In Technical

Can Factory have successfully used all these development testing approaches, and really they all have their place. Often the hard part is  deciding which fits best.

So many software developers become wedded to Test Driven Development (TDD), or Behaviour Driven Development (BDD), that they forget about the end product itself. Some technologies (IOS and Android jump to mind), are just hard to test automatically and often we have found it quicker just to stick to good old fashioned design and manual testing – lets call that NoDD. Maybe if we were running larger teams we would regret this.

When developing server side code (provided we don’t need to wrap ourselves in mocks and fixtures), we prefer to write automated unit tests, and if it seems appropriate, we try to write them before code (or any significant amount of code), has been written. As the creator of Ruby on Rails wrote in a recent blog, obsessing around the mechanics of TDD kind of misses the point, which is to improve the quality of the software and most importantly give developers the “courage to change” –  to have trust in those who have gone before them to have written good enough tests to catch the mistakes and misunderstanding of those to come.

So lots of unit tests will certainly help, but the problem is our customers don’t buy units. They buy solutions (just selling software is so passe, according to our marketing team). Ford sell cars, not engines, gearboxes and wheels. The units don’t solve problems, to do that they collaborate with other units and systems. And to prove these are working correctly needs higher level tests. Tests that describe behaviours, preferably written in such a way that a customer or user could understand the purpose of the test. Not a test that confirms unit X is generating the correct JSON string. So where we can, we try to write these behavioural style tests as well. They rarely drive our development, so its a stretch to say we do BDD, but they are still very useful.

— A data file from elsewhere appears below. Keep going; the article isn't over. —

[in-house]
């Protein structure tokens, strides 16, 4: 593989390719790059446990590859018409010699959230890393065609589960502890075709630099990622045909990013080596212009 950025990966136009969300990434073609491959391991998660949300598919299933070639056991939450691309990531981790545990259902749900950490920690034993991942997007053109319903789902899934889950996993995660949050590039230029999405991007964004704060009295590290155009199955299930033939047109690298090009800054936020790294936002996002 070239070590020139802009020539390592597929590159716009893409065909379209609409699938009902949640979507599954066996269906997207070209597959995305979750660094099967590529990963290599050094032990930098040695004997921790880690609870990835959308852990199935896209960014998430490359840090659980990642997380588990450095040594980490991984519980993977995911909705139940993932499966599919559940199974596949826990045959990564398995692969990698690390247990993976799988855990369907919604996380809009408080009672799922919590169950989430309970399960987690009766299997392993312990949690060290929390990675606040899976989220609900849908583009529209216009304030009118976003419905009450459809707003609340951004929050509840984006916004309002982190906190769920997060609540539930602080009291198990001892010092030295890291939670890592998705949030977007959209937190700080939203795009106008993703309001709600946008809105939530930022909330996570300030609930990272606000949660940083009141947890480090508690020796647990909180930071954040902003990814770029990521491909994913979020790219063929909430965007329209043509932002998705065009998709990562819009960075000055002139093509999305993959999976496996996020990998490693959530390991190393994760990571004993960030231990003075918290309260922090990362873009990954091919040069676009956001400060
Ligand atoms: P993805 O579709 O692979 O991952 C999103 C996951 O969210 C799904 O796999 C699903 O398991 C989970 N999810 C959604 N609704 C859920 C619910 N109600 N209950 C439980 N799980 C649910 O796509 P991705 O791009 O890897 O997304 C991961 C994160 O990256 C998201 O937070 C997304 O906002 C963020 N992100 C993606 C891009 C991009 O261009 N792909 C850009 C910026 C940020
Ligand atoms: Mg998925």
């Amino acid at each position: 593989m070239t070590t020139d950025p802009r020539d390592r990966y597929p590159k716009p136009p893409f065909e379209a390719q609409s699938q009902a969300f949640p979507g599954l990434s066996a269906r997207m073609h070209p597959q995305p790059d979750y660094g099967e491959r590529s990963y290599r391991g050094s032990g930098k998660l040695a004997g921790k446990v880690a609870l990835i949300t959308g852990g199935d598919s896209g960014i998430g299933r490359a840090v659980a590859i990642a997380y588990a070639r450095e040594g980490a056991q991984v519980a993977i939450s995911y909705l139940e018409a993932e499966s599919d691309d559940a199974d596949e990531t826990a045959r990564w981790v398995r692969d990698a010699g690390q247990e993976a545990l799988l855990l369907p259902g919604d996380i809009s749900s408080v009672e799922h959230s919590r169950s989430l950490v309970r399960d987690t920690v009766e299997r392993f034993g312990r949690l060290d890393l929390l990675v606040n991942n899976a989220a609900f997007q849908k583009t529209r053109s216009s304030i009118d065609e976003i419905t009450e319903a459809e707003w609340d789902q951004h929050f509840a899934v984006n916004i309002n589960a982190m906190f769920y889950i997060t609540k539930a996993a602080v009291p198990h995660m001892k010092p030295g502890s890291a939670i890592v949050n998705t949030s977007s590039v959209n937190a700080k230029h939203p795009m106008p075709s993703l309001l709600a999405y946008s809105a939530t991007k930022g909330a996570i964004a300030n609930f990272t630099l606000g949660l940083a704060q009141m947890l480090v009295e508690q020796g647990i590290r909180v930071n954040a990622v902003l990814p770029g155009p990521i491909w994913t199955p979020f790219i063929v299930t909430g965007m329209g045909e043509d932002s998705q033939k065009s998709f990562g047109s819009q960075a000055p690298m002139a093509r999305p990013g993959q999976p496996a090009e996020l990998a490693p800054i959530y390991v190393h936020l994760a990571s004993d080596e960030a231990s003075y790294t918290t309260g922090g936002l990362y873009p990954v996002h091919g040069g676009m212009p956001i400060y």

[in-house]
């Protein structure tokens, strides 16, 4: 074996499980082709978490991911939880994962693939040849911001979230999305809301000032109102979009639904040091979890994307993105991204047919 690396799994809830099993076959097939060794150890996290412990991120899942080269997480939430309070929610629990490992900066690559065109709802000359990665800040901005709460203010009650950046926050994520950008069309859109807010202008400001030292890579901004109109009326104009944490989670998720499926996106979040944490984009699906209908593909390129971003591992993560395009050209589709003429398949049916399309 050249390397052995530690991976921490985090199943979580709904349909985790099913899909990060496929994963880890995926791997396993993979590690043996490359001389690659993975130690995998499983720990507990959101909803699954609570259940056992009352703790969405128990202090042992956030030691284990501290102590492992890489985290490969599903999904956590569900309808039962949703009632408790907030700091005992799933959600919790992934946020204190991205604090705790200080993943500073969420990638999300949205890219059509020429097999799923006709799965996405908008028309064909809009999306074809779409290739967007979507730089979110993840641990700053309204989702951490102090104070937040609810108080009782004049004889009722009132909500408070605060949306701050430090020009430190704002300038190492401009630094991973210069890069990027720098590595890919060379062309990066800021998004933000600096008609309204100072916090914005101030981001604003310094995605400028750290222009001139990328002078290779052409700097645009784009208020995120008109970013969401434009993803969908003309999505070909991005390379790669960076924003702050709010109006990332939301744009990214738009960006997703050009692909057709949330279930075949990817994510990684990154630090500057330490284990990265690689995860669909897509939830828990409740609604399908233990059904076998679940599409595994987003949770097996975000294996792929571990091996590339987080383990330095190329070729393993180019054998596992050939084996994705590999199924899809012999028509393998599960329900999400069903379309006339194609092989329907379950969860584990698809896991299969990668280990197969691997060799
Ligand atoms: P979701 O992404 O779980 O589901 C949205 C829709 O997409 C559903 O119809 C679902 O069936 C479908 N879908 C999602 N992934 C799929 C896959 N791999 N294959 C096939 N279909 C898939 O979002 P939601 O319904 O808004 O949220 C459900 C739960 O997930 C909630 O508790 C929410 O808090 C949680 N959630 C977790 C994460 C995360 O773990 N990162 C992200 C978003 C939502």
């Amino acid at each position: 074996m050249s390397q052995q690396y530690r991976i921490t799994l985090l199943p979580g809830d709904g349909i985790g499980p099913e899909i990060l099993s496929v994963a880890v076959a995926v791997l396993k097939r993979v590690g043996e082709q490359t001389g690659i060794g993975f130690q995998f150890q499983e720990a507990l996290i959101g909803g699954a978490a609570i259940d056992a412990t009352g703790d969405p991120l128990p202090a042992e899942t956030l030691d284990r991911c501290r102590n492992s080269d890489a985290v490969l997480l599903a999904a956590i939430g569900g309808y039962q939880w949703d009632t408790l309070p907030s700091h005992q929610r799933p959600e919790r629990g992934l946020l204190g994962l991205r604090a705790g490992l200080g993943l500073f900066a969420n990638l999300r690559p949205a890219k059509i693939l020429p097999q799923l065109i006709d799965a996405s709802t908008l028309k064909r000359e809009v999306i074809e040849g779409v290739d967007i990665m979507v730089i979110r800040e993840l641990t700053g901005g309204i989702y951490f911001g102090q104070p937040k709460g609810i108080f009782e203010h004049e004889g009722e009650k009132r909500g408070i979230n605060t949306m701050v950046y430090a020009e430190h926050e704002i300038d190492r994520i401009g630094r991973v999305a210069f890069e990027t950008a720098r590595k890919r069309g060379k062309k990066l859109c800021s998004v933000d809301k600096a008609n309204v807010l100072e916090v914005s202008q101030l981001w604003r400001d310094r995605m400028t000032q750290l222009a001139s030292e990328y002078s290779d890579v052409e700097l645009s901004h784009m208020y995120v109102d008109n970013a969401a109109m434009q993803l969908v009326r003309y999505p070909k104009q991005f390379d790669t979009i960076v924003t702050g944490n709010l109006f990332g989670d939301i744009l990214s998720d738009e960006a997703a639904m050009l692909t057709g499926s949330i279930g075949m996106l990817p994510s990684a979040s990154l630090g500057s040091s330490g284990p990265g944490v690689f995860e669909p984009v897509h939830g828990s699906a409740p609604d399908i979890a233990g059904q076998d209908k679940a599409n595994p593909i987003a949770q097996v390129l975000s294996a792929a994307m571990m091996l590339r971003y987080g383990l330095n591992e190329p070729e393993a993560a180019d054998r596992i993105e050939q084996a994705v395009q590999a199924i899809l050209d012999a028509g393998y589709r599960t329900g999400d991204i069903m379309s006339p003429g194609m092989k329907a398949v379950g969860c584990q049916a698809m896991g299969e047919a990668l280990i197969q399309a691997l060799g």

Writing behavioural style tests can be challenging. And at times it’s hard to describe the difference between behavioural testing and functional testing. Possibly because once the “As an X, When I do Y, Then Z happens” pattern is stripped out, the final tests aren’t so different. It becomes more about the mindset.

We don’t use any particular tool. Good architecture and design will make it easier to replace or manage the slow and unreliable parts of the application when running these tests. Automated testing via a browser is just painful, so if we can reduce the final page rendering to the simplest possible code by using logicless template engines such as Mustache, we can often bypass the browser, yet still have good tests. We have not as yet felt the need to look at a BDD tool – a quote from Dan North, who coined the term BDD, sums it up –  “the use of BDD requires no particular tools or programming languages, and is primarily a conceptual approach; to make it a purely technical practice or one that hinges on specific tooling would be to miss the point altogether –

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